The Meaning of Lives
In her article The Meaning of Lives, Susan Wolf, a moral philosopher and philosopher of action, investigates whether meaning can exist in lives without postulating the existance of God. Wolf establishes her position on this philosophical question from an agnostic perspective and rationally argues that such a question can in fact “fit within a negative or agnostic view about the meaning of life” (Wolf 63). With this paper, I will first summarize the prominent points of Wolf’s article then highlight and expound upon areas of her argument that contradict her line of reason. Lastly, I will introduce the theistic perspective on meaningful lives along with presenting Wolf’s reason and argument as supporting evidence for the theistic view.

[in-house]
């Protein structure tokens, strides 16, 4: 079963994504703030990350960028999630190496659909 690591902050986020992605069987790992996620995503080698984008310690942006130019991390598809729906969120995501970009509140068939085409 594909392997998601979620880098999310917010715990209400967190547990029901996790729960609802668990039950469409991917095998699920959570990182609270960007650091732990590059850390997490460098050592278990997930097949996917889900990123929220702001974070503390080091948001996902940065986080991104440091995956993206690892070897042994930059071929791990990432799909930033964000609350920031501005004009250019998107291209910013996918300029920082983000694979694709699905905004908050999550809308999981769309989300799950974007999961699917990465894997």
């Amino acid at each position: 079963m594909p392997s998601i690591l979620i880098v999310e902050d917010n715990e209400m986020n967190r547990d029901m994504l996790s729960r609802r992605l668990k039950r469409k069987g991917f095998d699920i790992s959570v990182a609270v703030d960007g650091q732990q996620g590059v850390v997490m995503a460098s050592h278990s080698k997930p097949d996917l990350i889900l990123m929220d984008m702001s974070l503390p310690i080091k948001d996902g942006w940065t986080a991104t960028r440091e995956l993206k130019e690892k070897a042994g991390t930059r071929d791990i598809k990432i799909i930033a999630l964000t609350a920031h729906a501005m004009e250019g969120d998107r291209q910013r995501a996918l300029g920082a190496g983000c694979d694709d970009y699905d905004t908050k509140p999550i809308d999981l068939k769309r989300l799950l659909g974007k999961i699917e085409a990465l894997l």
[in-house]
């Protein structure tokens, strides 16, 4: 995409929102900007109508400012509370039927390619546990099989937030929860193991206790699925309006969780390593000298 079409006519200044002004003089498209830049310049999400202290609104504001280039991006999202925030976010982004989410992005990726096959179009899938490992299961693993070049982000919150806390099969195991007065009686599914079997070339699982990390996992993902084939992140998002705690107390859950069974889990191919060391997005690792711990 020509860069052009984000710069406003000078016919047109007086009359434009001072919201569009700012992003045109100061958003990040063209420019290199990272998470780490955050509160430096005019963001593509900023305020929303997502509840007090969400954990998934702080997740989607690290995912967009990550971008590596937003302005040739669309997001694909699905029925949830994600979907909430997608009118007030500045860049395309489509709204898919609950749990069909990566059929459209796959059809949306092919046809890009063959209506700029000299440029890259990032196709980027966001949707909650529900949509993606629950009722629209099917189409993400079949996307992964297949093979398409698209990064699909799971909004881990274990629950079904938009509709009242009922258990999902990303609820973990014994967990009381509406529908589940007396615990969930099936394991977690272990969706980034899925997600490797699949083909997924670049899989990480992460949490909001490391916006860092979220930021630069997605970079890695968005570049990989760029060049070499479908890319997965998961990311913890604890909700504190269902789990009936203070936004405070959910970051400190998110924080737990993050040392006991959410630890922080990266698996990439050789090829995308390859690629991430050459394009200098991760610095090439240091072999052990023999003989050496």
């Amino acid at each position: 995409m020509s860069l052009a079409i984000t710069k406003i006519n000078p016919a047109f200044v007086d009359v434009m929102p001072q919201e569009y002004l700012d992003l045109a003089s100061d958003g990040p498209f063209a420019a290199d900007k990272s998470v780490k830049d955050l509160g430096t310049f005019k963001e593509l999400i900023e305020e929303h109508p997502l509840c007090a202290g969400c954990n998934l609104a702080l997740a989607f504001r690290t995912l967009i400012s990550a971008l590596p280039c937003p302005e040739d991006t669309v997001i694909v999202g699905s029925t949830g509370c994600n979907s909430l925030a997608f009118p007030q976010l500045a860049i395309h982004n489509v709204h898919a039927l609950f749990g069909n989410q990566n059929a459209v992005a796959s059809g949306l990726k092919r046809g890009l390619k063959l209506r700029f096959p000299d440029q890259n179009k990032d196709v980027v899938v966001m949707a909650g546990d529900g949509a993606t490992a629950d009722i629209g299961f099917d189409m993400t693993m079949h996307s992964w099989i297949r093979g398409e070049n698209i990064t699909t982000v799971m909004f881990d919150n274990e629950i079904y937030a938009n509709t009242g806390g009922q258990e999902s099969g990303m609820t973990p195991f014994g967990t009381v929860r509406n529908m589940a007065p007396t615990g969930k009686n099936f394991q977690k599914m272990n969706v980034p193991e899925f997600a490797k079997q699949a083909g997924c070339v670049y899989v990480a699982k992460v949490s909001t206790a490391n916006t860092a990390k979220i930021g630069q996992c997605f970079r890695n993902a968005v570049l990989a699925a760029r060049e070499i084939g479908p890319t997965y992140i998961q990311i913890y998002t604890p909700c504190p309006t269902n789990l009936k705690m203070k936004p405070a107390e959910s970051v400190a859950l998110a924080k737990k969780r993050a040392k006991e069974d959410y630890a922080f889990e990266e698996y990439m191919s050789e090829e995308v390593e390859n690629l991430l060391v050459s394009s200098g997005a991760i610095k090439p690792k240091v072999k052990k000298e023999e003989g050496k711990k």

In the Meaning of Lives, Susan Wolf opens briefly with an evaluation of the philosophically ambiguous question, “What is the meaning of life?” She argues this particular question is impossible to rationalize because it dependents upon a postulation for the existence of God. Wolf claims it is necessary to postulate the existence of God in order to argue this original question because if God does exist, then He “may have created us for a reason, with a plan in mind”(Wolf 63). Thus, if God exists then there would be purpose and meaning to human existence dependent upon the creator God. Wolf does not deny the existence of God; she simply suggests that a divine existence is improvable. Therefore the question of a grand purpose and meaning in life is an unnecessary and an improvable argument to find an answer to, due to the improvable nature of God. However, she does believe that meaning in lives is not contingent upon the existence of God stating, “Meaningfulness is an intelligible feature to be sought in life” and that “a positive view about the possibility of meaning in lives can fit with a negative or agnostic view about the meaning of life”(Wolf 63). She expounds on this argument in three distinct sections. The first part of Wolf’s argument observes three different examples of meaningless lifestyle. Wolf articulates that learning from three paradigms of meaningless lives, one can construct an understanding for meaningfulness. She begins with a lifestyle she labeled the Blob. The Blob is defined by a lifestyle that “is lived in hazy passivity… unconnected to anyone or anything, going nowhere, achieving nothing” (Wolf 64). Wolf deduces from the Blobs meaningless lifestyle, that in order to attain a meaningful life one must be engaged in a project, which can include relationships. The second meaningless lifestyle, in contrast to the Blob’s lifestyle of passivity, is regarded as the Useless life; “a life whose dominant activities seem pointless, useless or empty” (Wolf 65). After reviewing the lifestyle of the Useless life, a life void of worth, to achieve meaning “one must be engaged in a project or projects that have some positive value” (Wolf 65). The final category of a meaningless life would be the lifestyle of the Bankrupt, “someone who is engaged or even dedicated, to a project that is ultimately revealed as bankrupt, not because the person’s values are shallow or misguided, but because the project fails”(Wolf 65). Ultimately, Wolf concludes that in order to achieve meaningfulness one must not only be engaged in a project of positive value but that project must be in some way successful. After providing a working definition for a meaningful life, Wolf raises the question as to what constitutes “positive value” and who has the right to objectively determine value. Similarly to Wolf’s construction of meaningfulness, she argues reasons for why an individual is incapable of objectively determining positive value. This incapability for determining objective value is due to the individual’s subjectivity and “interest in living a life that feels or seems meaningful”(Wolf 66). Therefore, because an individual is incapable of distinguishing objective positive...
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